In a statement on Saturday (16), Sri Lanka’s ambassador to Beijing said the country was holding talks China for nearly $4 billion in financial support.

The money includes a $1 billion loan to repay existing loan payments from China, a $1.5 billion barter line and a $1.5 billion loan to buy goods from China, Ambassador Palita Kohona said.

Meanwhile, all eyes are on a bailout with the International Monetary Fund (IMF), who is “closely following” developments in the country after negotiations ended without an agreement in June. Government mismanagement further complicated the recovery, analysts said.

“The IMF is not going to give us financial support without political stability, not when the country is still on the razor’s edge,” said researcher Sanjana Hatotuva.

He added that while the protesters had achieved their initial goal of Rajapaksa’s resignation, the country now faced great uncertainty. “There is no easy fix for a broken economy,” he said. “But the first step will be a new government, and elections are necessary.”

“It’s time for changes”

With Gotabaya Rajapaksa now out of the country, public anger has turned to Prime Minister Wickremesinghe, the current caretaker president.

“Wickremesinghe was Rajapaksa’s choice for prime minister, that’s the problem,” says Abeyagounasekera. “He is politically connected to the Rajapaksas and his interest has always been to protect them.”

Others repeated the call for elections. “The protest movement is not slowing down and many Sri Lankans have realized the importance of their role as citizens to hold the authorities accountable,” said Ambika Satkunanathan, a Sri Lankan human rights lawyer who has worked at the UN and the Commission. Human rights: People.

He also said that he would not rule out the return of the Rajapaksas to power. “They may have abandoned ship because it was sinking, but they are experienced and have been in the political game for decades,” he said.

“But now there is a window and it’s time for a change. The government should call elections sooner or later.”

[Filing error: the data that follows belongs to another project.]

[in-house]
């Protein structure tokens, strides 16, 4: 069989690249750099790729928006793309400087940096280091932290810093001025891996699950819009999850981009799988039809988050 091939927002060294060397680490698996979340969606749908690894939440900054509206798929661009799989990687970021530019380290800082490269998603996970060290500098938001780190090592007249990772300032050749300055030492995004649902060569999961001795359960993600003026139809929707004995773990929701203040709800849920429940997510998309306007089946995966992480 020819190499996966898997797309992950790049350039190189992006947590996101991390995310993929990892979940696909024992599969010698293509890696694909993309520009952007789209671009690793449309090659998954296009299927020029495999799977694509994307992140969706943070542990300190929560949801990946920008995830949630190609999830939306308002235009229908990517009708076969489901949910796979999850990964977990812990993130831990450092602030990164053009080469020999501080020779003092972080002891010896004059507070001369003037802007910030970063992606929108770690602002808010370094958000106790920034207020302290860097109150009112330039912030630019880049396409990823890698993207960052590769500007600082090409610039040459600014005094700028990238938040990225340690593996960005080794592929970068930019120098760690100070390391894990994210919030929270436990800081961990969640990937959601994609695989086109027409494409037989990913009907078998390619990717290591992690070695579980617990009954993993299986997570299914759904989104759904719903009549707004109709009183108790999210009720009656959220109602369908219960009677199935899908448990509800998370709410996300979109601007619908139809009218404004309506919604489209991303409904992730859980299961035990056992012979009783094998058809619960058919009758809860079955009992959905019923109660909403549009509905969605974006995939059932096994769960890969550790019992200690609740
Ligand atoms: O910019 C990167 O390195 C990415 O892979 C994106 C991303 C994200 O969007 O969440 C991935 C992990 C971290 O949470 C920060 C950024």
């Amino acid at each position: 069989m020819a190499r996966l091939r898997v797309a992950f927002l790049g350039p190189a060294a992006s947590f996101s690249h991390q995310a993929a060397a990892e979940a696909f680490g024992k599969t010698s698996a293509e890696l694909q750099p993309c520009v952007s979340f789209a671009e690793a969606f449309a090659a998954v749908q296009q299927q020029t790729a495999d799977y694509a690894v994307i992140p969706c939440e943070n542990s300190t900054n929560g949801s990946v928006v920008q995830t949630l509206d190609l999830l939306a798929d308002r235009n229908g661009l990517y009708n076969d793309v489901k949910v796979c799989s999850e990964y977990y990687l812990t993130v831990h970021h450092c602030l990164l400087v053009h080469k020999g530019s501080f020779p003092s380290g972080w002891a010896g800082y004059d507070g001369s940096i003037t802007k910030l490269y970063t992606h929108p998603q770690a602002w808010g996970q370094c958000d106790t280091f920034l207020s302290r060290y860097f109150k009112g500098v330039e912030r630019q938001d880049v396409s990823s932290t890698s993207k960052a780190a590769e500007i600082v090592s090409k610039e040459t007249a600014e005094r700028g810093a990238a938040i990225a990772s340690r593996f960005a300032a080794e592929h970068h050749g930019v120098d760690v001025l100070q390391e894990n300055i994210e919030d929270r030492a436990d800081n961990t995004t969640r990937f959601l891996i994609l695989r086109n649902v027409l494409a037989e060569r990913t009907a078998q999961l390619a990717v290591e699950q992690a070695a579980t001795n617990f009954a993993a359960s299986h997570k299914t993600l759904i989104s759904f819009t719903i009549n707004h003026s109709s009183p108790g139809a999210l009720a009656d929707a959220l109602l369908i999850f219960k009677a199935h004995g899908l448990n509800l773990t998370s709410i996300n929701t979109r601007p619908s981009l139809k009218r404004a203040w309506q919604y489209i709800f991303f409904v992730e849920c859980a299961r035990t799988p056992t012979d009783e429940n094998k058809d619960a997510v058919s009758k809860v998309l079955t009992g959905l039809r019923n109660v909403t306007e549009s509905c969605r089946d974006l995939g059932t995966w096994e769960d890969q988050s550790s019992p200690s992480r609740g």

Wickmenesinghe will remain interim president until parliament elects a new president. There is no voting period yet, however, according to the Constitution, he can hold office for a maximum of 30 days.

The parliament will accept the appointment of the new president on Monday, the head of the body announced on Saturday. Once elected, the new president will serve the remaining two years of Rajapaksa’s original term.

Parliamentary elections were last held in 2020 and presidential elections in 2019, months after the attacks on the church on Easter. Gotabaya Rajapaksa won after a close contest against then ruling party candidate Sajith Premadasa.

Wickremesinghe’s appointment on Wednesday was not well received by protesters who stormed his office demanding his resignation. The police used tear gas and water cannons on the protesters, and a state of emergency was declared in the country.

On Friday, Sri Lanka’s ruling party confirmed that Wickremesinghe is the presidential candidate in the upcoming elections.

But Sri Lankans remain determined, analysts say, and want new people and faces in government. “The interim president will be tasked with stabilizing the economy for a few months,” Abeyagunasekera said. “But he would not be a leader elected by the people, and that is an obstacle.”

“Lack of Responsibility”

The Rajapaksas drew much of their power from the “war hero” status bestowed upon them by the majority of the population after then-President Mahinda’s 2009 declaration of victory in the 26-year civil war against the rebel Liberation Tigers of Tamil Eelam; overseen by the then Defense Minister Gotabaya.

According to a 2011 UN report, Sri Lankan government forces are responsible for abuses, including the deliberate bombing of civilians, summary executions, rape, and the withholding of food and medicine from affected communities.

The UN report said “a number of reliable sources estimate that there could be as many as 40,000 civilians”. The Rajapaksas have always vehemently denied such claims.

Human rights lawyer Satkunanathan said Sri Lanka’s next long-term leader must “address deep-rooted issues such as ethnic conflicts, accountability for human rights abuses, and have the commitment and integrity to restore public trust.”

“Because we simply cannot afford to go back to the kind of crisis we are in today,” he says.

Human rights organizations such as Human Rights Watch (HRW) also claim that United Nations Investigations into alleged war crimes in Sri Lanka must be sustained.

“Gotabhaya Rajapaksa and the other accused must be properly investigated and prosecuted,” said Elaine Pearson, HRW’s acting Asia director. Independent investigations and prosecutions are also needed for Sri Lanka’s economic mismanagement, he added.

“There must be an investigation into the alleged corruption that contributed to this crisis, including any attempt to hide assets overseas,” he said. “Foreign governments should investigate assets and freeze them if necessary.”

Pearson also reiterated the urgency of the elections.

“The urgent priority is a peaceful transition of power that respects rights and addresses the root causes of the political and economic crisis, which are ultimately linked to a lack of accountability, corruption and the weakening of the institutions that are supposed to ensure control of power. …”, – She said:

“If a more stable government cannot be established, the risks are a humanitarian crisis, as well as an increase in violence and repression.”

This content was originally created in English.